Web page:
Can the ideas of a nineteenth-century saint, known for his work among young people, say something relevant to educators of the twenty-first century? Don Bosco and Young People Every January 31st, the Church marks the feast day of St. John Bosco, who died January 31, 1888.  He is known in the Church as the Father […]

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A Religion of Peace: They Must Define It

September 11, AD2016 3 Comments
A Religion of Peace: They Must Define It

The death, anguish, and destruction caused by the recent upsurge (measured in decades) in savage violence in the name of Islam has caused us to evaluate what was once not considered a threat in the United States. The Pew Foundation recently predicted that the percentage of Muslims in the U.S. will reach 2.1% by 2050. […]

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Plan For the Worst, Hope For the Best

August 26, AD2016 2 Comments
Plan For the Worst, Hope For the Best

One of the downsides to surfing the internet is that we can get bombarded by mixed messages on a whole range of topics. News junkies may eat this up but for most ordinary folk all the contradictory information can get a bit confusing and even aggravating. News from the world of health, medicine, and science […]

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The Via Crucis: Walking the Passion with Jesus, Part Two

March 17, AD2016 0 Comments
The Via Crucis: Walking the Passion with Jesus, Part Two

Today we are continuing our reflection on the Stations of the Cross (see part one here). Recalling once again that there is far too often a tendency to gloss over these events because we feel that we know them so well. Let us remember that we are here attempting to dig deeper into the mysteries […]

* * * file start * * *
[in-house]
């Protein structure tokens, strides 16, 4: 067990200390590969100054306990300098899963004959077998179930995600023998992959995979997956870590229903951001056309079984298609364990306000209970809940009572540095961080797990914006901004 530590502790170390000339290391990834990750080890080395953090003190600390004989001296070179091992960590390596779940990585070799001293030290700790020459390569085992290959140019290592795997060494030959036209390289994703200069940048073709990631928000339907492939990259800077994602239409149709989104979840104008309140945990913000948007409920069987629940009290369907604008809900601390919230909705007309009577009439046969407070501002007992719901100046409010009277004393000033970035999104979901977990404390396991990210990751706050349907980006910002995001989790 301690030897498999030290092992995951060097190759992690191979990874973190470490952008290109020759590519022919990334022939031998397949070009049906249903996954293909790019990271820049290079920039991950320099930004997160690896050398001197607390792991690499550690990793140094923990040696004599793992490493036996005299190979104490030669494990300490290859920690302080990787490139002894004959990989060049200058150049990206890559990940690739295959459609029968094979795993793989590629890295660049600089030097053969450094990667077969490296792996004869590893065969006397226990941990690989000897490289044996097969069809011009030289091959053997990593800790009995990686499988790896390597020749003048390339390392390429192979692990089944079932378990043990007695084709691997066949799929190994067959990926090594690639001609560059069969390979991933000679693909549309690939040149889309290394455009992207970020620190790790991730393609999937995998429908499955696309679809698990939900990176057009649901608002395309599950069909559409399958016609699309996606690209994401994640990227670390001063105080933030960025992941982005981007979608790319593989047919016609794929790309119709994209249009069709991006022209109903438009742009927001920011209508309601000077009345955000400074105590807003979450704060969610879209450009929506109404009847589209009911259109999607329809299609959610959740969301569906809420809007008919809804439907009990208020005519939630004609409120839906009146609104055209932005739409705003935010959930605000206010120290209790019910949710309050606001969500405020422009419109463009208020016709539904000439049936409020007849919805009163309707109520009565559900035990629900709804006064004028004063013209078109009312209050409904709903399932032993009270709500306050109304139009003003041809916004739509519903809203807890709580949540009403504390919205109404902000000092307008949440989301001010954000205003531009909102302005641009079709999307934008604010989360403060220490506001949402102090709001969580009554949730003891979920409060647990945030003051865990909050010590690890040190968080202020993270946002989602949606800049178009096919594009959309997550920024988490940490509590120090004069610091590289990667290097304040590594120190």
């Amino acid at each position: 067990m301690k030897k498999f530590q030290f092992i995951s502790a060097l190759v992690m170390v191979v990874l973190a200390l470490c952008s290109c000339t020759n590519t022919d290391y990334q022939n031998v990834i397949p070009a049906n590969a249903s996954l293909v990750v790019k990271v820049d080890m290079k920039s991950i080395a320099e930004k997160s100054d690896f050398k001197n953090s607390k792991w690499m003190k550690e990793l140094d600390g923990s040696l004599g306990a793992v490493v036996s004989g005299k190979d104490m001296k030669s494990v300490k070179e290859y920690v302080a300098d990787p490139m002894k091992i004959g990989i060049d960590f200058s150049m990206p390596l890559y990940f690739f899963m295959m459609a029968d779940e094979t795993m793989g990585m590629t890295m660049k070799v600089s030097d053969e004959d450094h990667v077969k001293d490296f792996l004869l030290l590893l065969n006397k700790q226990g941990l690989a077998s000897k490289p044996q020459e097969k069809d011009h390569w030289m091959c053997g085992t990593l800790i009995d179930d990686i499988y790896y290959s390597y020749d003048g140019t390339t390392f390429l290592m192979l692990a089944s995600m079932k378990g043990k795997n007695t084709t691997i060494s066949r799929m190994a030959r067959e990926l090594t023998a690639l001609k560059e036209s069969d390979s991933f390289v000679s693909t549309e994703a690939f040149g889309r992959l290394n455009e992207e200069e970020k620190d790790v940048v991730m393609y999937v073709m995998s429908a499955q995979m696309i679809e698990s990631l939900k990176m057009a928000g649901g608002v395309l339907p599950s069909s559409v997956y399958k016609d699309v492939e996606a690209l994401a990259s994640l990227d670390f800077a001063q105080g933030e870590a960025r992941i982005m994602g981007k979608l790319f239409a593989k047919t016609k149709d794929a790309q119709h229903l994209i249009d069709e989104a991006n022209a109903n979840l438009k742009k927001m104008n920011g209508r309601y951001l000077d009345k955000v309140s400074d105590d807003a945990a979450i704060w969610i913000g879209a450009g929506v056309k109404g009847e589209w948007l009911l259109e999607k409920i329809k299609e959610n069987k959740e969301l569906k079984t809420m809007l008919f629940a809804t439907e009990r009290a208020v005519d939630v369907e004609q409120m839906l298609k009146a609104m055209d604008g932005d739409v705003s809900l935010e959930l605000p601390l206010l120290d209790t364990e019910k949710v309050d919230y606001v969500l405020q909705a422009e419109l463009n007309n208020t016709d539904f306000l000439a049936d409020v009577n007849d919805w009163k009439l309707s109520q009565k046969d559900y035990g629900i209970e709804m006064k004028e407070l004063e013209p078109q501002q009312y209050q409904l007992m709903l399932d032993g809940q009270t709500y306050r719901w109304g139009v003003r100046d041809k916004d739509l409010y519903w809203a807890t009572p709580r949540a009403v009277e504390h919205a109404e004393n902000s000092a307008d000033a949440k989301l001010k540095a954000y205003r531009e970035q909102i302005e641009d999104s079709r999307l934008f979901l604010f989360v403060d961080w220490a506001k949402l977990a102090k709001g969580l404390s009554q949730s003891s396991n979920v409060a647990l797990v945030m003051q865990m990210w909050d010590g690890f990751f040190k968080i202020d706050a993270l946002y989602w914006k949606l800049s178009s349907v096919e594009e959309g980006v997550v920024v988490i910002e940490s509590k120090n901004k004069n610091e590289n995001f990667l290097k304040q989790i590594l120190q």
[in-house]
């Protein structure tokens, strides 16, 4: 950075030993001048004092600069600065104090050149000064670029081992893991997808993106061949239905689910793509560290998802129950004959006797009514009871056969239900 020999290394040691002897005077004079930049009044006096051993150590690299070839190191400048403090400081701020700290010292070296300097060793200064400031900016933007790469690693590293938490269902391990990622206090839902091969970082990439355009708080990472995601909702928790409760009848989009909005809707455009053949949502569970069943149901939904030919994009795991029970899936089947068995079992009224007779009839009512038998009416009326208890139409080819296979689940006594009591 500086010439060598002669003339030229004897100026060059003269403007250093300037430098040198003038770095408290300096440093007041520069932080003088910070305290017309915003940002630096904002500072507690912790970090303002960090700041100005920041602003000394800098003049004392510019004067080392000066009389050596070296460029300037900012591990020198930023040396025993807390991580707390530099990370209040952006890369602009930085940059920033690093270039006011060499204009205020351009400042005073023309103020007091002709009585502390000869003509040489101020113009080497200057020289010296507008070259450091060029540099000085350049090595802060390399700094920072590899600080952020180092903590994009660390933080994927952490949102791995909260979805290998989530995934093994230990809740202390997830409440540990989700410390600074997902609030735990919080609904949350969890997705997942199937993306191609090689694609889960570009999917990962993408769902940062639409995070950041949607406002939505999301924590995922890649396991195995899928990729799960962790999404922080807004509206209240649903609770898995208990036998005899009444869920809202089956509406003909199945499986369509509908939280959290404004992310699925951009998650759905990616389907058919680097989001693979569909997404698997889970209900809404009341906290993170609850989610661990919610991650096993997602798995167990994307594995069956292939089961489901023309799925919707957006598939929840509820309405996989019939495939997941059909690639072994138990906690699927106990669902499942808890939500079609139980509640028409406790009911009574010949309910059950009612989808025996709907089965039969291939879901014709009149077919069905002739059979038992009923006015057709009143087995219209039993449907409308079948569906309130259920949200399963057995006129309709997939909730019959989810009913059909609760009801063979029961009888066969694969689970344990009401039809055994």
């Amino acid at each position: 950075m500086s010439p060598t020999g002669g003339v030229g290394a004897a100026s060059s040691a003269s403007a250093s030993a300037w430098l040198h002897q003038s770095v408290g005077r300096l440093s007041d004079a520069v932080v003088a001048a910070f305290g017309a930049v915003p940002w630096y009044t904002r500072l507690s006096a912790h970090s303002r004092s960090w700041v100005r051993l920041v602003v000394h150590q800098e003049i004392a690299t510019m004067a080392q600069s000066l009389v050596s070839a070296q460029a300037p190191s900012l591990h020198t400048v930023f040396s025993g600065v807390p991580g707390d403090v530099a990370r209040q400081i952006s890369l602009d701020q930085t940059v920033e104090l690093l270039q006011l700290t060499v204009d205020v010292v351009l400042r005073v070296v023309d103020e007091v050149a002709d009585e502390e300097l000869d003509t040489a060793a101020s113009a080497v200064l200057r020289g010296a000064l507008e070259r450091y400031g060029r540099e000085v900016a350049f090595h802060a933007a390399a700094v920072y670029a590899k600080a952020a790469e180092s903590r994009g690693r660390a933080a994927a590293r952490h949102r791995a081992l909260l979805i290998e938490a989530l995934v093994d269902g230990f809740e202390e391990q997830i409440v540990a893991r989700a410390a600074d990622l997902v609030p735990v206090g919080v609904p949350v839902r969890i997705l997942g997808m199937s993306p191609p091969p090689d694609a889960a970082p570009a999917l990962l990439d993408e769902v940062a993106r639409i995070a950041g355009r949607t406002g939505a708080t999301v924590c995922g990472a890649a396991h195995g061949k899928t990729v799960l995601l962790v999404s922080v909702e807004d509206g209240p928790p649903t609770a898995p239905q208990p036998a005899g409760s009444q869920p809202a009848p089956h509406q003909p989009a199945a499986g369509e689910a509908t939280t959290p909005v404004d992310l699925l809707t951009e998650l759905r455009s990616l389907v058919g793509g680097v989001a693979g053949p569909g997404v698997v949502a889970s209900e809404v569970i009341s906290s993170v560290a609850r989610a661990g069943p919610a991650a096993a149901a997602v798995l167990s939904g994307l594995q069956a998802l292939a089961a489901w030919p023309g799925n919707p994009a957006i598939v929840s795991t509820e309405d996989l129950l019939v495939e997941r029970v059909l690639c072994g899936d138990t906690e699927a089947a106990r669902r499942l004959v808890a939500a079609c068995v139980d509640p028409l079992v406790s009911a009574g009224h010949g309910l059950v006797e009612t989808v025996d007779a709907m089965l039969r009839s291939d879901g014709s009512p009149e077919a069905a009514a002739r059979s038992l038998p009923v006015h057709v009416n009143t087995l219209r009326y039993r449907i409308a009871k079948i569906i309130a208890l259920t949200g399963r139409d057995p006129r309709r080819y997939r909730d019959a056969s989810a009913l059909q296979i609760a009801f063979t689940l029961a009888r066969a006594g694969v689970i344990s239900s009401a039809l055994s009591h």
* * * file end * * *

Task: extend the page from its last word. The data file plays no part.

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Why Priests Fail, and How We Fail Them

March 11, AD2016 9 Comments
Why Priests Fail, and How We Fail Them

  I have wanted to write this article for some time, but was a bit reluctant as this is an emotional topic for many. But with the recent Best Picture award going to the movie Spotlight, I think it is time to explain the truth about errant priests and other clergy who have done terrible […]

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George Washington and Catholics

March 1, AD2016 2 Comments
George Washington and Catholics

America has been blessed by God in many ways but I suspect no blessing has been greater than His granting us George Washington to lead us in our struggle for independence and to be our first President.  Catholics have perhaps more reason than other Americans to keep the memory of Washington alive in our hearts.  In a […]

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The Via Crucis: Walking the Passion with Jesus, Part One

February 18, AD2016 0 Comments
The Via Crucis: Walking the Passion with Jesus, Part One

We cannot possibly truly imagine what Jesus Christ went through during His Passion and Death. Suffering the horrible, excruciating, ignominious scourging and crucifixion, carrying the weight of the sins of all mankind, past, present, and future. He and He alone can understand what happened in the most fundamental ways. We can hope to achieve some […]